There are three principal sites where visitors can observe these ancient ‘cave’ paintings – Nuevo Tolima, Cerro Azul (also known as Cerro Pinturas), and El Raudal del Guayabero. In fact, most people believe that the surrounding rock formations hold many more secrets yet to be revealed, but for now we have to be content with these three. All three sites have their unique charms, but for a short trip a visit to any one should satisfy your curiosity. In short, Cerro Azul has probably the clearest and most well-preserved paintings, Nuevo Tolima is the most easily accessible and connects easily with a day-trip to other unique sites such as the Ciudad de Piedra and Los Tuneles, and the Raudal del Guayabero is probably the most off-the-beaten-track site. All of them offer the chance to hike along trails in the jungle, observe a variety of flora and fauna, and all three have spectacular viewpoints over the surrounding jungles (although, for my money, El Raudal has the best).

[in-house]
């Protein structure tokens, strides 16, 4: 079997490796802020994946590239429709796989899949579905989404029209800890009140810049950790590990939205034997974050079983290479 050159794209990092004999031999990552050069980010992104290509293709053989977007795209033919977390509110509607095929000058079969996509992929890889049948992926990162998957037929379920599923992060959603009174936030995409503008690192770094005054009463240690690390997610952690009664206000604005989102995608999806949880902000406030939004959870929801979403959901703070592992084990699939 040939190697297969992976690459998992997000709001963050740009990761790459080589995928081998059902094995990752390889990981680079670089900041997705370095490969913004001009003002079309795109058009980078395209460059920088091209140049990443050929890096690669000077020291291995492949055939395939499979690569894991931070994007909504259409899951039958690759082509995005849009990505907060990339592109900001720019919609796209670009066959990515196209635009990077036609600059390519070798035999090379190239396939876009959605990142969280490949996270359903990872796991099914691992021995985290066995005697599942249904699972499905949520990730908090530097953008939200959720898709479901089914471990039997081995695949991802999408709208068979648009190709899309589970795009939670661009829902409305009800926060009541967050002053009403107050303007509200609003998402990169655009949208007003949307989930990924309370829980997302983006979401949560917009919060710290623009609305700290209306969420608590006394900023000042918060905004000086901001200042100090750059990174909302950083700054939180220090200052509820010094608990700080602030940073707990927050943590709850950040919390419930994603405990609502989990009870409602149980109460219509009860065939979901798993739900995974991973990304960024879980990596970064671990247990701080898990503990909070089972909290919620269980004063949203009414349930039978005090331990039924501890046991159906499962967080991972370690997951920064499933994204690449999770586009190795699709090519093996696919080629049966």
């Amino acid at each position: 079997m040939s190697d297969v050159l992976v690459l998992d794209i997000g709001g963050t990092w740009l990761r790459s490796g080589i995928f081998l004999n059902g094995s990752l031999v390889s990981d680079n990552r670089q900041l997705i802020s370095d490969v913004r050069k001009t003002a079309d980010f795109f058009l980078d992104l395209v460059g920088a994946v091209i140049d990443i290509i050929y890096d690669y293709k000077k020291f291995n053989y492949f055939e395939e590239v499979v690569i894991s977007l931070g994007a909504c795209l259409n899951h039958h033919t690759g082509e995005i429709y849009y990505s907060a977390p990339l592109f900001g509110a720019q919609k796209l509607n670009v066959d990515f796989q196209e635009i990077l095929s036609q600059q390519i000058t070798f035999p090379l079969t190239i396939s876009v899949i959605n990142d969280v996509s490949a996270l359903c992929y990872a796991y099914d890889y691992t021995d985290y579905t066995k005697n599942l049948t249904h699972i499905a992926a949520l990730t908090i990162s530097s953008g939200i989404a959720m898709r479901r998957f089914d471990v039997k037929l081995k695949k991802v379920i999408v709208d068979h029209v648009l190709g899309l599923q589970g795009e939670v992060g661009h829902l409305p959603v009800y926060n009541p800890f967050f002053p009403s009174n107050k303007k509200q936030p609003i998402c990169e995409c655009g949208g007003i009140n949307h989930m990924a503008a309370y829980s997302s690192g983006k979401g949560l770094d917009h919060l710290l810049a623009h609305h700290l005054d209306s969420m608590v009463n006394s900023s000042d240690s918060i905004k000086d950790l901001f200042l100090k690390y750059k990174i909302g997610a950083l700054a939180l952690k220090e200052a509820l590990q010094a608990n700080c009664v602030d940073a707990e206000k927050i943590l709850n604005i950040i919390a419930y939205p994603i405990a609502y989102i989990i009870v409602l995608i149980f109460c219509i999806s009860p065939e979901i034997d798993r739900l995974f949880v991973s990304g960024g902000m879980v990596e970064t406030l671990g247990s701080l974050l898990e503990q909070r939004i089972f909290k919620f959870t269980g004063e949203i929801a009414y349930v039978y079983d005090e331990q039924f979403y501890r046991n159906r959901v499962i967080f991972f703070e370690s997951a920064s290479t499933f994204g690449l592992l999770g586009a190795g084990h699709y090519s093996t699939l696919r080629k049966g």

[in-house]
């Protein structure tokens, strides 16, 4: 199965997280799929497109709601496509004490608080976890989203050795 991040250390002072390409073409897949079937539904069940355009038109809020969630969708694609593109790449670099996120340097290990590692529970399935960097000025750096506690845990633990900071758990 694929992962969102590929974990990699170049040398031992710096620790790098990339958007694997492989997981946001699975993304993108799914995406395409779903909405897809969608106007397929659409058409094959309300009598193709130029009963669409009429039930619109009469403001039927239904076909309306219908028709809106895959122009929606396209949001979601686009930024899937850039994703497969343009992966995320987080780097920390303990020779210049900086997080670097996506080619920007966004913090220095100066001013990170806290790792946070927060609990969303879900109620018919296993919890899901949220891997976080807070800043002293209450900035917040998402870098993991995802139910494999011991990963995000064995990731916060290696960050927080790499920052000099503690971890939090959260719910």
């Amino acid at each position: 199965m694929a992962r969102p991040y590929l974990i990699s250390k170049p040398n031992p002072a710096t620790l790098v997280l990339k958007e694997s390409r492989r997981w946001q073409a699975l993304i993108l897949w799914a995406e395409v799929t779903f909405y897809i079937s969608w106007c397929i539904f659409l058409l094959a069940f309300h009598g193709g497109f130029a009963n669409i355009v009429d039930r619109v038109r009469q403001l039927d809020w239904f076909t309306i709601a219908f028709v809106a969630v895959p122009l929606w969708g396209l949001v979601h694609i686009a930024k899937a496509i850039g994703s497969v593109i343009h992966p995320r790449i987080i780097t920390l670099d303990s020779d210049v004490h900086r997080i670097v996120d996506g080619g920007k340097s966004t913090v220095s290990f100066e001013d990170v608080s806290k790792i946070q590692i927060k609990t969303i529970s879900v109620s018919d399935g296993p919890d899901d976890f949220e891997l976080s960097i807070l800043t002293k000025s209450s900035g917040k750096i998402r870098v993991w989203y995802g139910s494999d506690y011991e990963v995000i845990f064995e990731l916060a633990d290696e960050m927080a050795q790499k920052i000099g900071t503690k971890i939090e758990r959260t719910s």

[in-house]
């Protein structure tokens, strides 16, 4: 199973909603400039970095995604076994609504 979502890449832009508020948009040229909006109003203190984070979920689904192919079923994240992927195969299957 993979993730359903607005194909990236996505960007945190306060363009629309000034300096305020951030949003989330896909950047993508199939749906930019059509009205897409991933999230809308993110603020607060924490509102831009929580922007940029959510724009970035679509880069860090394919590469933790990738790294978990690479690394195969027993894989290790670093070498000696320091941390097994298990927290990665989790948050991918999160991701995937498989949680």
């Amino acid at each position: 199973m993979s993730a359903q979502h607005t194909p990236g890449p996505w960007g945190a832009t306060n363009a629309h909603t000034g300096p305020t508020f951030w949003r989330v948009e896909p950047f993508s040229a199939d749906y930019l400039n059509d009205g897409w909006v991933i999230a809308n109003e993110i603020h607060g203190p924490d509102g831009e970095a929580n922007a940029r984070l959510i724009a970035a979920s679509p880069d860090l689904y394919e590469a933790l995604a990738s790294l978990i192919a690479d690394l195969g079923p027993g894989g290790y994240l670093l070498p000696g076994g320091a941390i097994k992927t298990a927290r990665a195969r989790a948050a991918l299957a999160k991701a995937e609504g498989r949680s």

The paintings themselves are remarkable to see in person: the walls are covered with blood-red images of people, animals and birds, and large geometric patterns. There are some amazing clues as to the age of the images and their progression through time. At Cerro Azul there appear to be depictions of giant land sloths (which became extinct in the Americas nearly 11,000 years ago, giving some window into the age of some of these images), whilst, at a more recent site, images of huntings dogs attacking groups of indigenous men give some insight into the arrival of outsiders into this region. Many of the animals and birds can be identifyed and recognised as similar to the species that abound in this region today: a keen eye can pick out tapirs, sloths, capybaras, herons, monkeys, turtles, sting-rays, deer, and several others. There are also amazing images which appear to show men climbing up ladders, which maybe gives a clue as to how they were able to paint so high on such smooth and innaccessible rock faces. Anthropologists have visited these sites and found evidence of basic camps and fish bones, but no signs of more permanent settlements, suggesting the people who painted the images were nomadic groups. The oldest images have been dated to 10,500 years, and most are at least 5,000 years old according to estimates. However, part of the magic of visiting these places is that no-one truly knows who painted this art, and when.